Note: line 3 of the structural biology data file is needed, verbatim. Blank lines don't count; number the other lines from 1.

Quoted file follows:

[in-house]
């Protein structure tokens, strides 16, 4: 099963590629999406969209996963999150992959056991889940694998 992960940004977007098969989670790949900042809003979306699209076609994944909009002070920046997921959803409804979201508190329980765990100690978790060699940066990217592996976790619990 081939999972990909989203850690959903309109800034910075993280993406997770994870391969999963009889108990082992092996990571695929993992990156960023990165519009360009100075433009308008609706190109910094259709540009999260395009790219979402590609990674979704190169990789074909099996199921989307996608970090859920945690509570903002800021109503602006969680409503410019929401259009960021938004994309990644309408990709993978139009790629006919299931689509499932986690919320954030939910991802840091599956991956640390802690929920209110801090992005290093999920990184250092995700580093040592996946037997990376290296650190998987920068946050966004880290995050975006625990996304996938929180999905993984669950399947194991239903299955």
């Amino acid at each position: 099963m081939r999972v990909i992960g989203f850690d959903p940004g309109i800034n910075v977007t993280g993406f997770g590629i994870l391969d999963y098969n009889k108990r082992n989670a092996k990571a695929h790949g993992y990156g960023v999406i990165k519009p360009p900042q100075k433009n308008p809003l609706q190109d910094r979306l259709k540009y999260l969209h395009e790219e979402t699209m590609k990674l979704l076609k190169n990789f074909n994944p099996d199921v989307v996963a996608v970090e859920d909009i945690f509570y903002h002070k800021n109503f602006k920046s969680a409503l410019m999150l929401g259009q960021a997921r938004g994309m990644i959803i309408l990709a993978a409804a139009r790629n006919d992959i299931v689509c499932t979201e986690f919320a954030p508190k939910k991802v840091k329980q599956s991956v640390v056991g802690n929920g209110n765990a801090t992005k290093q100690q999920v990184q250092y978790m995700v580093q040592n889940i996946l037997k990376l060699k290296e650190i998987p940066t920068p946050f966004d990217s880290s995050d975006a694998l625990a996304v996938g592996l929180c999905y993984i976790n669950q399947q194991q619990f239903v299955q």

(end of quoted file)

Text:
């Amino acid at each position: 099963m081939r999972v990909i992960g989203f850690d959903p940004g309109i800034n910075v977007t993280g993406f997770g590629i994870l391969d999963y098969n009889k108990r082992n989670a092996k990571a695929h790949g993992y990156g960023v999406i990165k519009p360009p900042q100075k433009n308008p809003l609706q190109d910094r979306l259709k540009y999260l969209h395009e790219e979402t699209m590609k990674l979704l076609k190169n990789f074909n994944p099996d199921v989307v996963a996608v970090e859920d909009i945690f509570y903002h002070k800021n109503f602006k920046s969680a409503l410019m999150l929401g259009q960021a997921r938004g994309m990644i959803i309408l990709a993978a409804a139009r790629n006919d992959i299931v689509c499932t979201e986690f919320a954030p508190k939910k991802v840091k329980q599956s991956v640390v056991g802690n929920g209110n765990a801090t992005k290093q100690q999920v990184q250092y978790m995700v580093q040592n889940i996946l037997k990376l060699k290296e650190i998987p940066t920068p946050f966004d990217s880290s995050d975006a694998l625990a996304v996938g592996l929180c999905y993984i976790n669950q399947q194991q619990f239903v299955q």